Saturday October 31, in Cancun, Mexico – Mariana Juarez defends WBC bantamweight world title against former IBF bantamweight titlist Yuliana Luna Avila. Televisa will televise.

Saturday October 31, in Russia – Daniela Bermudez fights Tatyana Zrazhevskaya in a super bantamweight fight. Bermudez is one of the top female fighters pound-for-pound.

Saturday October 31, in Las Vegas Nevada – Naoya Inoue defends WBA and IBF bantamweight world titles against Jason Moloney. Also, Mikaela Mayer fights Ewa Brodnicka for the WBO super featherweight world title. ESPN will televise.

Saturday October 31, in San Antonio, Texas – Gervonta Davis defends WBA lightweight title against Leo Santa Cruz who defends his WBA super featherweight world title. Also, Mario Barrios defends his WBA super lightweight title against Ryan Karl. And, Regis Prograis fights Juan Heraldez in a super lightweight match. The boxing card can be seen on Showtime pay-per-view.

Saturday November 7, in Florida – Devin Haney defends the WBC lightweight title against former champion Yuri Gamboa. DAZN will stream the card.

Check out more boxing news on video at the Boxing Channel 

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The Fight of the Century: A Golden Anniversary Celebration

Arne K. Lang

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In professional boxing, fights can be rank-ordered as generic fights, big fights, bigger fights, mega-fights, and spectacles. The first fight between Muhammad Ali and Joe Frazier wasn’t merely a spectacle, but the grandest spectacle of them all. This coming Monday, March 8, is the 50th anniversary of that iconic event.

Ali-Frazier I was staged at three-year-old Madison Square Garden, the fourth arena in New York to take that name. It drew a capacity crowd: 20,455 (19,500 paid). An estimated 60 percent of all the tickets sold fell into the hands of scalpers.

The fight was closed-circuited to more than 350 locations in the United States and Canada. At some of the larger venues, it established a new record for gate receipts, and this for an attraction that wasn’t produced in-house. In Los Angeles, 15,333 saw the fight at the Forum and 11,575 at the nearby Sports Arena.

Bill Ballenger, the sports editor of the Charlotte (NC) News, saw the fight at the Charlotte Coliseum. He reported that the audio – Don Dunphy did the blow-by-blow with Burt Lancaster and Archie Moore serving as color commentators – was loud enough to be heard outside the arena and that many folks, either unable or unwilling to purchase a ticket, loitered outside and followed the action in 30 degrees weather.

An estimated three hundred million people saw the fight worldwide. In England, by some estimates, half the population tuned in, watching either at home on BBC1 or at a theater where one could watch the fight unfold on a movie screen. Now keep in mind that in England the fight didn’t commence until 6:40 in the morning on a Tuesday!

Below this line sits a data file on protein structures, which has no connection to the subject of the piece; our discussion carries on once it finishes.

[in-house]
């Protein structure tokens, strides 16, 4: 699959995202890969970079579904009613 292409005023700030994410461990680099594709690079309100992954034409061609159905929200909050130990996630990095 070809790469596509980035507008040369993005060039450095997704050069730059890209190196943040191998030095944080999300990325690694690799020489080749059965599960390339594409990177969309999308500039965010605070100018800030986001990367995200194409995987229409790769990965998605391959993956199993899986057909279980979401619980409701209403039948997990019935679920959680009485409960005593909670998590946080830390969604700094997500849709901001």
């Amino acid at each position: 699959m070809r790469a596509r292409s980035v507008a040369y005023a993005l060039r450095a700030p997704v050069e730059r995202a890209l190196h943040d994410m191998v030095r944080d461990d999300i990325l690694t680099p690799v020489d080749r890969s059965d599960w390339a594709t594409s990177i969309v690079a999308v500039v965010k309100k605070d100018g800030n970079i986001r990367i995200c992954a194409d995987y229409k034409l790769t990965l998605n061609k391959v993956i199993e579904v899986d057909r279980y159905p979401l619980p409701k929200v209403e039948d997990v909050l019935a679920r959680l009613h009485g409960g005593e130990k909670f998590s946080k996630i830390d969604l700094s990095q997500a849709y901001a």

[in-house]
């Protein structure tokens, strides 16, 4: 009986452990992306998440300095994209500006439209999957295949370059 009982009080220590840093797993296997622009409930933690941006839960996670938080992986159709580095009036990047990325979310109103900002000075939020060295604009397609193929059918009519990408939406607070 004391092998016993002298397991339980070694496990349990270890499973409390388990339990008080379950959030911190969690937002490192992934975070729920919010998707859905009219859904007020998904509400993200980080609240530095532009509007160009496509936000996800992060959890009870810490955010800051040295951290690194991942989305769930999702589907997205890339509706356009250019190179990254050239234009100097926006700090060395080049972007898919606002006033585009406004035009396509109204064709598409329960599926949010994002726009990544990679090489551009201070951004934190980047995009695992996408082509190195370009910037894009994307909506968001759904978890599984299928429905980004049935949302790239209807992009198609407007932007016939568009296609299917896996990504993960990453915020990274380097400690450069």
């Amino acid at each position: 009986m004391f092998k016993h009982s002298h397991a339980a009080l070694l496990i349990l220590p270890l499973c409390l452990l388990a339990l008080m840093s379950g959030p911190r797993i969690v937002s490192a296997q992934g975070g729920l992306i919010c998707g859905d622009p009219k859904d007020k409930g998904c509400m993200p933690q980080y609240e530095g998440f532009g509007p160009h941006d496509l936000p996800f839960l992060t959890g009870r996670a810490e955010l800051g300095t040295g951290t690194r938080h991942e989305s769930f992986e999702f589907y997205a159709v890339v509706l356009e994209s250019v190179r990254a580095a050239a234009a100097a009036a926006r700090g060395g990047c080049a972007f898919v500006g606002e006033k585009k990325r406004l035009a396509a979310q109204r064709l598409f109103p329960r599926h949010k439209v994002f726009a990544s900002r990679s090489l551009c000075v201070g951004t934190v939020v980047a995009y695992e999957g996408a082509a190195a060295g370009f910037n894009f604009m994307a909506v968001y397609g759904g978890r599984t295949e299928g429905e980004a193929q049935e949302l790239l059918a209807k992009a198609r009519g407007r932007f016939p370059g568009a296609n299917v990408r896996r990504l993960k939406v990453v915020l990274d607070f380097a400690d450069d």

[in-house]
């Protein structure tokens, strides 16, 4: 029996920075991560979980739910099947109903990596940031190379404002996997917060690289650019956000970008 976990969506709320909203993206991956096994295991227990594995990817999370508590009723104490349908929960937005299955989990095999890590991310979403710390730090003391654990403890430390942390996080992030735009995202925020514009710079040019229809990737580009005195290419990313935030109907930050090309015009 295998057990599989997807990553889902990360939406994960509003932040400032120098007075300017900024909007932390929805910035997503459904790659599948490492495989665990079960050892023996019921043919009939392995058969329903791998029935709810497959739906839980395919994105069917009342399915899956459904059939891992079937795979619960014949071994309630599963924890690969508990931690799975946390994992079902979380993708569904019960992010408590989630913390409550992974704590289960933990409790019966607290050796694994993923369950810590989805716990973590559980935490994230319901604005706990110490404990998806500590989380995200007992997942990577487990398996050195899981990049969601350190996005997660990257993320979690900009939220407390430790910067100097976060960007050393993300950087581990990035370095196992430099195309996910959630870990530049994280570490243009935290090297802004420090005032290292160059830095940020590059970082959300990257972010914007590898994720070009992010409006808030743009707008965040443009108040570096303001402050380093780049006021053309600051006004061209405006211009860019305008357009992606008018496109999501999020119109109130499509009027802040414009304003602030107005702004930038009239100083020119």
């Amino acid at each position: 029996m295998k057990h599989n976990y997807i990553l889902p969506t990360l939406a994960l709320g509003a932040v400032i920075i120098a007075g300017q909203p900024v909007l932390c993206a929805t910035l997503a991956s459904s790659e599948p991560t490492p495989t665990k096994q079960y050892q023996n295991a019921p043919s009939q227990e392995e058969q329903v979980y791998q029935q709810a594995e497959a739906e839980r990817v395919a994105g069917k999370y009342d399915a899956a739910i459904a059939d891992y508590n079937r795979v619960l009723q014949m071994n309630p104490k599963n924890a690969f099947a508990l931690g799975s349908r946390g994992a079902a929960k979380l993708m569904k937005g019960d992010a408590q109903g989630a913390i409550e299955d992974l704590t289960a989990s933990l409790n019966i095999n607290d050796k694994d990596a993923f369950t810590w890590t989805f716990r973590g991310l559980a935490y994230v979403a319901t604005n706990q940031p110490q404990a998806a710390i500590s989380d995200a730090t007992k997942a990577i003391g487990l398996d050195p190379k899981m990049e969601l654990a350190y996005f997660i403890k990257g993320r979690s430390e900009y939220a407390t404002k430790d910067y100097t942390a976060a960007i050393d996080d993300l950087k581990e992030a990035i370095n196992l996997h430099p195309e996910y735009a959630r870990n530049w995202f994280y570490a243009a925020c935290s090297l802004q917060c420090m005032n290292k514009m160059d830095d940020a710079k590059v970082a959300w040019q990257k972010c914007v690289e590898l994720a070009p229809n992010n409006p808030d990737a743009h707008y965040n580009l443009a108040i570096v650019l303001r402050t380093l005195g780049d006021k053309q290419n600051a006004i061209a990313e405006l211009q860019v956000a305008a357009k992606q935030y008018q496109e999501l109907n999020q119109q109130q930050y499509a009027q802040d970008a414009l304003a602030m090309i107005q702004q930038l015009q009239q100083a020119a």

Inside Madison Square Garden, the large flock of celebrities included many folks one wouldn’t expect to find at a prizefight. Marcello Mastroianni, Italy’s most famous movie star, made a special trip from Rome. Salvador Dali was there and Barbra Streisand and Ethel Kennedy, widow of Bobby Kennedy, seated next to her escort, crooner Andy Williams. Frank Sinatra was there working as a photographer for Life magazine. Lore has it that Sinatra wangled the assignment after failing to boat one of the coveted ringside seats.

The scene was made brighter by human “peacocks,” the label applied to Harlemites with an outrageous sense of fashion, and the electricity was palpable. When Ali appeared at the back of the arena, making his way from his dressing room to the ring, everyone had goosebumps.

The late, great New York sportswriter Dick Young once wrote that there is no greater drama than in the moments preceding a big heavyweight title fight and that was never more true than on March 8, 1971 at Madison Square Garden.

Ali (31-0, 25 KOs) and Frazier (26-0, 23 KOs) were both undefeated. Both had a claim to the heavyweight title, Ali because the belt had been controversially stripped away from him for his political beliefs. Opinions as to who would win were pretty evenly divided. In Las Vegas, Joe Frazier was the favorite at odds of 6 to 5. Across the pond in England, bookies were quoting odds of 11 to 8 on Ali.

Those that favored Ali were of the opinion that ‘Smokin’ Joe was too one-dimensional. That much was true. Joe was as subtle as a steam locomotive on a downhill grade. He ate Ali’s hardest punches, said Boston Globe reporter Bud Collins, as if they were movie house popcorn and he eventually wore Ali down. There was little doubt as to how the judges would see it after Joe knocked Ali down in the 15th round with a frightful left hook. When Ali arose, it appeared that he had been afflicted with a sudden case of the mumps. The decision was unanimous: 11-4, 9-6, 8-6-1.